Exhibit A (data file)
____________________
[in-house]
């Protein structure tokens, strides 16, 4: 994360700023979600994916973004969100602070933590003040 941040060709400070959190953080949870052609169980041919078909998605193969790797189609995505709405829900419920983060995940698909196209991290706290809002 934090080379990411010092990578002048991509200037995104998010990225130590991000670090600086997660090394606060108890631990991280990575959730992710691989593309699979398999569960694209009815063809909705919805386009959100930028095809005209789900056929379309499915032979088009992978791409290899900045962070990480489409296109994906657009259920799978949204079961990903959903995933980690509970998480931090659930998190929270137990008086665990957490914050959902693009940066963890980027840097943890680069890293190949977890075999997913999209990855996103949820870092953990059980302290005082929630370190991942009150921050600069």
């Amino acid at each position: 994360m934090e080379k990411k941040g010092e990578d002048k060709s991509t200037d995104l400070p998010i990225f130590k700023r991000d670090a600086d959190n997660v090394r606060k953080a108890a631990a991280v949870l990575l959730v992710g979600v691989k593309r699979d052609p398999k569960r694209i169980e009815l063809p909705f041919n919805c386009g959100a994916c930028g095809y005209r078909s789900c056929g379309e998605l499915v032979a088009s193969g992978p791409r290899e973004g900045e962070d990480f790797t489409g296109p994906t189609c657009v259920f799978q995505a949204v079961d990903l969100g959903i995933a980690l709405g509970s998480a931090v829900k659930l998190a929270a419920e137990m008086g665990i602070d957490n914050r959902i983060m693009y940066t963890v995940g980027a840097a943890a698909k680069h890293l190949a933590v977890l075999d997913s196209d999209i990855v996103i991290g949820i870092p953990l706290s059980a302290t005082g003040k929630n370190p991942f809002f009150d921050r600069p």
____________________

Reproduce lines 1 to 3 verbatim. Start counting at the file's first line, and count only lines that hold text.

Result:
[in-house]
């Protein structure tokens, strides 16, 4: 994360700023979600994916973004969100602070933590003040 941040060709400070959190953080949870052609169980041919078909998605193969790797189609995505709405829900419920983060995940698909196209991290706290809002 934090080379990411010092990578002048991509200037995104998010990225130590991000670090600086997660090394606060108890631990991280990575959730992710691989593309699979398999569960694209009815063809909705919805386009959100930028095809005209789900056929379309499915032979088009992978791409290899900045962070990480489409296109994906657009259920799978949204079961990903959903995933980690509970998480931090659930998190929270137990008086665990957490914050959902693009940066963890980027840097943890680069890293190949977890075999997913999209990855996103949820870092953990059980302290005082929630370190991942009150921050600069």
């Amino acid at each position: 994360m934090e080379k990411k941040g010092e990578d002048k060709s991509t200037d995104l400070p998010i990225f130590k700023r991000d670090a600086d959190n997660v090394r606060k953080a108890a631990a991280v949870l990575l959730v992710g979600v691989k593309r699979d052609p398999k569960r694209i169980e009815l063809p909705f041919n919805c386009g959100a994916c930028g095809y005209r078909s789900c056929g379309e998605l499915v032979a088009s193969g992978p791409r290899e973004g900045e962070d990480f790797t489409g296109p994906t189609c657009v259920f799978q995505a949204v079961d990903l969100g959903i995933a980690l709405g509970s998480a931090v829900k659930l998190a929270a419920e137990m008086g665990i602070d957490n914050r959902i983060m693009y940066t963890v995940g980027a840097a943890a698909k680069h890293l190949a933590v977890l075999d997913s196209d999209i990855v996103i991290g949820i870092p953990l706290s059980a302290t005082g003040k929630n370190p991942f809002f009150d921050r600069p």